Last week, Boeing announced that it is halting production of the 737 Max in January. Over the past few months, it has become clear that the plane still has a number of regulatory hurdles to clear before it is allowed back into the skies. Boeing has not indicated when it will resume production.
Adding to Boeing’s woes, United Airlines has pulled the Boeing 737 Max from its flight schedule through June. And, supplier Spirit AeroSystems, which manufactures fuselages for Boeing, announced that it will end Max-related deliveries.
Those decisions could have a real impact on when the 737 Max gets back into the air. According to one aircraft industry analyst, many suppliers could be put in a tight spot by Boeing’s problems.
“If they’re not building, how do they get paid? And if they don’t get paid, how do they pay their workers? How do they remain in place?” he said, referring to the trickle-down effect of the production halt. If Boeing’s suppliers lose part of their skilled workforce, it could increase the delays and problems when the 737 Max is eventually put back into production.
Flights are being canceled due to the missing Max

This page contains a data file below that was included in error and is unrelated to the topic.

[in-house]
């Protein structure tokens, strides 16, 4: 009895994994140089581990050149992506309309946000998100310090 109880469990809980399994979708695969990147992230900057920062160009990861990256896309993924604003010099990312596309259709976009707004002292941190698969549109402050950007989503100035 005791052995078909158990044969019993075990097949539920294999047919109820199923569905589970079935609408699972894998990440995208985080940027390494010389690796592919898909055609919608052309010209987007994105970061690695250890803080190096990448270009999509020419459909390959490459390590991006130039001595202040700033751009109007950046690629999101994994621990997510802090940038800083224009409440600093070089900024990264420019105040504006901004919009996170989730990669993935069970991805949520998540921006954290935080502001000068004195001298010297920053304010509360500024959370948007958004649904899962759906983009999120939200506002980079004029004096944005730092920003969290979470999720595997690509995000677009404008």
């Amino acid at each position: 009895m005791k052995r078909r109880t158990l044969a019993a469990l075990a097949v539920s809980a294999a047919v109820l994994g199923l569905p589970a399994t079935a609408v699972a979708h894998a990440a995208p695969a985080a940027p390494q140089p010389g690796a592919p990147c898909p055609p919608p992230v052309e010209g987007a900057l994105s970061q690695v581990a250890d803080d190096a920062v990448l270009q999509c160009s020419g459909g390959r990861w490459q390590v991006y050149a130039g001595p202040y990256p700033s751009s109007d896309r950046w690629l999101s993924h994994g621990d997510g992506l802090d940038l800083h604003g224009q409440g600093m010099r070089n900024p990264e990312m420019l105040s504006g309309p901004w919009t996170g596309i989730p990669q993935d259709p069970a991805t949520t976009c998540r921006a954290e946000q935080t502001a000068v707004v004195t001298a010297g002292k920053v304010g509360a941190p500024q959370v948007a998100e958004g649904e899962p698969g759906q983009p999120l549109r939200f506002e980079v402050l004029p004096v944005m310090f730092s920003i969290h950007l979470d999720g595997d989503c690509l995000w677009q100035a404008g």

United told reporters that it plans to have to cancel thousands of flights over the coming months because of the grounding of the 737 Max. The airline currently has 14 of the aircraft but was expected to buy 30 by now. United says that it is swapping in other planes and using spares to minimize disruptions, but that it would still have to cancel about 75 flights per day in December and 56 flights per day in January.
Southwest Airlines has also pulled the 737 Max from its schedule, and American Airlines has said that it also expects to do so. According to the Associated Press, Southwest has been hit the hardest by the grounding of the 737 Max because it was counting on the plane to update its aging fleet. It already owns 34 Max planes and was expecting further deliveries this year.
In addition, other airlines have stopped expanding and adding routes due to the grounding of the Max.
The fuselage manufacturer, Spirit AeroSystems, says that revenue from 737 Max components makes up more than half of its total annual revenue. Spirit AeroSystems employs some 13,500 people and is the largest job provider in Wichita, Kansas’s largest city.
The FAA says that its recertification process for the 737 Max should be completed by the end of the month. However, that doesn’t translate directly into the plane being allowed back into the skies. It is unclear exactly what steps Boeing will have to take to achieve that.